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IT Security Concerns for 2013
by Steven Wolford, Director of Information Security, 6fusion
Cloud Service Providers (CSPs) found the IT security concerns around cloud hindered previous adoption. But now that many of the major players are strengthening their offerings the future looks bright…or does it?
The sunny side of the street has shown solidification in the cloud security forecast. The federal government finally announced FedRamp and listed the 3PAOs that can audit CSPs. The Cloud Security Alliance has made demonstrable progress with the Cloud Controls Matrix (CCM) and CSPs are beginning to fill out the STAR registry. Confidence levels are strengthening and organizations are much more comfortable with the cloud.
The 2013 outlook shows 100% chance of “cloudy” IT in the coming year. Cloudy IT is a terrific misnomer for the coming year. Where once fear, uncertainty, and doubt held many in check, the predictions below will highlight some IT security concerns alleviated and a cloudy 2013 that is, in fact, a welcome forecast.
Prediction #1 – the rise of software defined security (SDS)
Policy based cloud security becomes a reality in 2013. We will commonly see hosted cloud security consoles allowing each cloud user to configure their own security settings for all their agent-based and agentless security settings across public and private clouds.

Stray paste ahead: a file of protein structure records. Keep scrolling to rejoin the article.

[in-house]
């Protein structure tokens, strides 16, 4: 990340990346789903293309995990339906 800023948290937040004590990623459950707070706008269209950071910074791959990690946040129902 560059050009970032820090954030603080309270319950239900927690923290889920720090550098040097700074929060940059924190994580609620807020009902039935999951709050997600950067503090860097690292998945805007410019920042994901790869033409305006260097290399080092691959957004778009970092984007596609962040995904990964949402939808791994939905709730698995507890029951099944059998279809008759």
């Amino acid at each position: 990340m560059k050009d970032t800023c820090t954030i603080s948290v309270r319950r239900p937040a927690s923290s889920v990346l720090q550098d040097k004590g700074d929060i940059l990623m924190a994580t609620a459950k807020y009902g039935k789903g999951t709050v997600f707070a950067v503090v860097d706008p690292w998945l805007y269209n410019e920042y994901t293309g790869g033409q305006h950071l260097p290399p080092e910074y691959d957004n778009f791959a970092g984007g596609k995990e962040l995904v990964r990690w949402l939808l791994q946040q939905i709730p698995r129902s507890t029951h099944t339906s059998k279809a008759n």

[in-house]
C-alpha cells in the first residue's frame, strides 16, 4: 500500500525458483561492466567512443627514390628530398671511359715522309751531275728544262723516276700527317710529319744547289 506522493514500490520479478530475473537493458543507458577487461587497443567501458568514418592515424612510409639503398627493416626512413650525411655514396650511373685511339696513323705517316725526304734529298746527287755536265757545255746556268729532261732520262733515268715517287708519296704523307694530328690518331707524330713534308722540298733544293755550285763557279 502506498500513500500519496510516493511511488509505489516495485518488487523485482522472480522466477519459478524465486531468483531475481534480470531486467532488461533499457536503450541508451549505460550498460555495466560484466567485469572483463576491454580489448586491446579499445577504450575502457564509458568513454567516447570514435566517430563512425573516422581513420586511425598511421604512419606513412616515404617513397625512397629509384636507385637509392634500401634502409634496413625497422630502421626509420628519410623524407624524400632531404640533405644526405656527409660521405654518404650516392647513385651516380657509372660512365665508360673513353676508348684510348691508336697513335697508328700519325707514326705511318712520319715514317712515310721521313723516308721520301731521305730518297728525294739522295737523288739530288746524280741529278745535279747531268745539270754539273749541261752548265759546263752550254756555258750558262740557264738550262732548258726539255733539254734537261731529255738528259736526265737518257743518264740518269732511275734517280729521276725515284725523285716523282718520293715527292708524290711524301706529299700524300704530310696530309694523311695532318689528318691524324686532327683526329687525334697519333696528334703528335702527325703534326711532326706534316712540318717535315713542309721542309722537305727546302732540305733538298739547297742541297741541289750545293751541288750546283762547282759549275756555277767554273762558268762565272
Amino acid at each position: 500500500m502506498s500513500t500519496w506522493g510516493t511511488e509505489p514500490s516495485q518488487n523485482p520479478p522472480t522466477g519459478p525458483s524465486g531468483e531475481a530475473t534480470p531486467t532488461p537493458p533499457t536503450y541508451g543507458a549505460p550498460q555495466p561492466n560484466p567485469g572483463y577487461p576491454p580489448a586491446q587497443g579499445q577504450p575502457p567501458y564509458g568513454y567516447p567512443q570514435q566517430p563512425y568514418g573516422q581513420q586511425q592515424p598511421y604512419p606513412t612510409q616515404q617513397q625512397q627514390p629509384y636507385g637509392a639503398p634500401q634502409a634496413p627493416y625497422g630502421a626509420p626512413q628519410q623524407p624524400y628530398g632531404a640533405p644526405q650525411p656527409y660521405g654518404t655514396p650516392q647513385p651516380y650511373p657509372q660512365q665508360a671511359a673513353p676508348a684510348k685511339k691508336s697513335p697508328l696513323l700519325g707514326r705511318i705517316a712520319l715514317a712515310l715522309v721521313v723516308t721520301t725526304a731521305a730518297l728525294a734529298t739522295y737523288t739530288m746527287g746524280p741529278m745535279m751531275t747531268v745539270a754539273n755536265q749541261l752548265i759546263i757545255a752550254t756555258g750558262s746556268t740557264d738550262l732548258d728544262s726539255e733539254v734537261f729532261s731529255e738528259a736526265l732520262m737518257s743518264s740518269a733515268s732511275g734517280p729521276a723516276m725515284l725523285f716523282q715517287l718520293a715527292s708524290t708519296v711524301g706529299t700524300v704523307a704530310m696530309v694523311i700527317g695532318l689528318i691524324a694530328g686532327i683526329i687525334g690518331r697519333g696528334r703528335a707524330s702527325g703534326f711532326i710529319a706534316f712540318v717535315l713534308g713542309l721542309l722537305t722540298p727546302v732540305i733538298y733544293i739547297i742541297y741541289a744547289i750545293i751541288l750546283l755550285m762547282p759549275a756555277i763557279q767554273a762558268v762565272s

Prediction #2 – the rise of disposable clouds
Remember RAID (redundant array of inexpensive disks)? Prepare to follow The Pirate Bay and adopt RAIC (redundant array of inexpensive clouds). With the dawn of SDS (see prediction #1), businesses will be able to take advantage of any cloud anywhere thereby driving prediction #3. Track the stack – ever increasing numbers of CSPs will embrace OpenStack as the foundation to battle AWS. Utility computing and consumption-based billing will make assembling a wide array of providers into a private hybrid IaaS cloud the migration method into future cloud architecture.
Prediction #3 – the rise of private hybrid clouds
Though not as quick and easy as providers would hope, organizations have, and will continue, to make strategic decisions to extend the IT environment into the cloud. Making the cloud infrastructure appear as an extension of the existing organization becomes easier because of predictions 1 and 2. The operational experience and comfort most organizations have with virtualization and those tentative first forays into the cloud will lead to substantial investments in extending the enterprise into the Infrastructure as a Service (IaaS) cloud.
Further supporting the rising cloud usage, auditors and regulatory agencies are getting more knowledgeable about cloud. PCI SSC, FedRamp, CSA have all provided a wealth of information for the audit and compliance set. Finally business will not need to fear being “out of compliance” for their cloud usage.
Prediction #4 – Not your father’s cloud
Finally, years of living with “cloud” everything business consumers will understand that cloud is not virtualization on someone else’s hardware and X-as-a-service has largely been a rebranding of existing web services. 2013 will be the year that cloud is finally understood and will not be whitewash for attempting to make an existing product or service cool and hip.
What are your thoughts? Please let me know where you see a cloudy future.